[FRIAM] AI perception

David Eric Smith desmith at santafe.edu
Mon Apr 17 18:12:13 EDT 2023

So we’ve always known (or, in the modern, post-philosopher-driven era) that human perception is an active process, interrogating the world with pre-registering and presumptive frameworks to host “experience”, which are then activated by whatever is “out there” providing stimuli.  (In fairness, Kant was okay on this point already, though giving Kant credit for having seen modern insights is often somewhat like giving newspaper psychics credit for seeing those futures: it involves a bit of projection.  A UT prof for whom I used to work claimed that giving Kant credit for conceptualizing galaxies is such a projection; his philosophical reasoning was some bizarre metaphoric thing that has essentially no overlap with the modern physical system conceiving of galaxies.  So caveat emptor etc.)

And now this:
(Commentary, IMO very lovely.)

Much of the BH observation wasn’t really to test general relativity any more, as its parameters are heavily enough constrained that there isn’t much wiggle-room for it to differ in the regime where these large, low-curvature BHs exist (and down to considerably smaller ones than that).  Really what the observations are about is testing astrophysics, using GR as the registering framework.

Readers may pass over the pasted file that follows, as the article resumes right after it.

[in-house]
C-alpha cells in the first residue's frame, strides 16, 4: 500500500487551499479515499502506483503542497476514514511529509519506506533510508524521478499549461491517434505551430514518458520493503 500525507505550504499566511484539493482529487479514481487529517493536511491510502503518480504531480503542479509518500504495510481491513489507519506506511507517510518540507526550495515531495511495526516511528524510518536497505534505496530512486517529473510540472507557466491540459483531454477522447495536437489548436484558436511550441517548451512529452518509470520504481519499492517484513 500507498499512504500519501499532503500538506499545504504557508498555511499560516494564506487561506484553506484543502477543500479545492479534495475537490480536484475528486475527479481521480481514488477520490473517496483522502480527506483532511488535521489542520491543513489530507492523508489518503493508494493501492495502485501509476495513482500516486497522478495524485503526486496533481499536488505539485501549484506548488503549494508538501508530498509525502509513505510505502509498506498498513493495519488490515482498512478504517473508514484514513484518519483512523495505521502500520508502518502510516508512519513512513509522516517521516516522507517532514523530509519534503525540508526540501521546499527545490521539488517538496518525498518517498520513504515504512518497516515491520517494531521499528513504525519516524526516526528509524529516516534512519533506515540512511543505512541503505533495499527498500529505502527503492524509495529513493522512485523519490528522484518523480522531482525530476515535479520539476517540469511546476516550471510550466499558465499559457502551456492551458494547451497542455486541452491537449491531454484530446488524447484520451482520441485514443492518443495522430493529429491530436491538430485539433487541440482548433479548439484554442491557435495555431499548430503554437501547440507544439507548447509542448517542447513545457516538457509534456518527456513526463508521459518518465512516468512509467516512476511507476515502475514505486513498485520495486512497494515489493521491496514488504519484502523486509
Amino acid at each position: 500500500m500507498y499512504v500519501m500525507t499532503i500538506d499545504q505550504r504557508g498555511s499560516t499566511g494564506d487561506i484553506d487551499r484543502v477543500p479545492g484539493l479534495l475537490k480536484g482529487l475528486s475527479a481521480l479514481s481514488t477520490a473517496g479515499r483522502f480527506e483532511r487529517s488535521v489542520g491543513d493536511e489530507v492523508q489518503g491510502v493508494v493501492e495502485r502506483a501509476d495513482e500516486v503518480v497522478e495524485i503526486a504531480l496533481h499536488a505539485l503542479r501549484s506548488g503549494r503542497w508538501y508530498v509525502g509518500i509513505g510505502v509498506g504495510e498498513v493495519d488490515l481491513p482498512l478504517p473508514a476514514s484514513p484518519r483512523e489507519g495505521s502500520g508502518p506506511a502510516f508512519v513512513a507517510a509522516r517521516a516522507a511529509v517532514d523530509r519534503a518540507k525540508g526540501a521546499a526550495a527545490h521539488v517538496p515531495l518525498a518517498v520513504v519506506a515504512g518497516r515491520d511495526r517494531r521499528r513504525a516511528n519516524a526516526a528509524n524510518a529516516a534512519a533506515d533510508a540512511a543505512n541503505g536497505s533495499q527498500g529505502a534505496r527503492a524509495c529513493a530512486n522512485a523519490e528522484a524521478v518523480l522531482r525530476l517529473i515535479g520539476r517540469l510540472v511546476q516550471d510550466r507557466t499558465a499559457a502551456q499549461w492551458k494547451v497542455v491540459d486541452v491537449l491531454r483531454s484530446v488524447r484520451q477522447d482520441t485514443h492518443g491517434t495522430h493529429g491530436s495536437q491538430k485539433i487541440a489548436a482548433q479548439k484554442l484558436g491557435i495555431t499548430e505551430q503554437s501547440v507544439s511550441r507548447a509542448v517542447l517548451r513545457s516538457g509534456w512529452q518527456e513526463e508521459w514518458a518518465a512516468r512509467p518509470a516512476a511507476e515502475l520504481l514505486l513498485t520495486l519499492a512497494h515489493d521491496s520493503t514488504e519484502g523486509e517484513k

In a sense, though, the AIoSphere now has a perception phenomenon that no person within it has.  It can “see” BHs that are not, case by case, producing the data “seen”.  The usual scientist’s impulse is to panic, that we are losing control of the validation of things because we now mix too much pre-registration with “the data”.  But of course in a Bayesian-updating view of science, where the integration of everything ever measured is also part of the data, not just the proximal input, it is no more odd that GR constrained by gravitational-wave ringdown and other features should be a prior constraint on the telescope images, than that people should see the world with eyes filtered through accreting billions of years of biological evolution.  Particle physics has been finding rare events in accelerator snow for decades using pre-registering models; without them detection would be strictly impossible.

The upshot, though: as the whole human-social-cultural-scientific community, we are building up increasingly thick and autonomous layers of “seeing”, and AI pre-processing is going to rapidly and probably chaotically add to that.

What do we “think" about this?  Is there anything that needs to be thought about it?  Or is it an extension of what we already think is basically sound, and just needs to be embedded in new layers of feedback controllers, to function properly?


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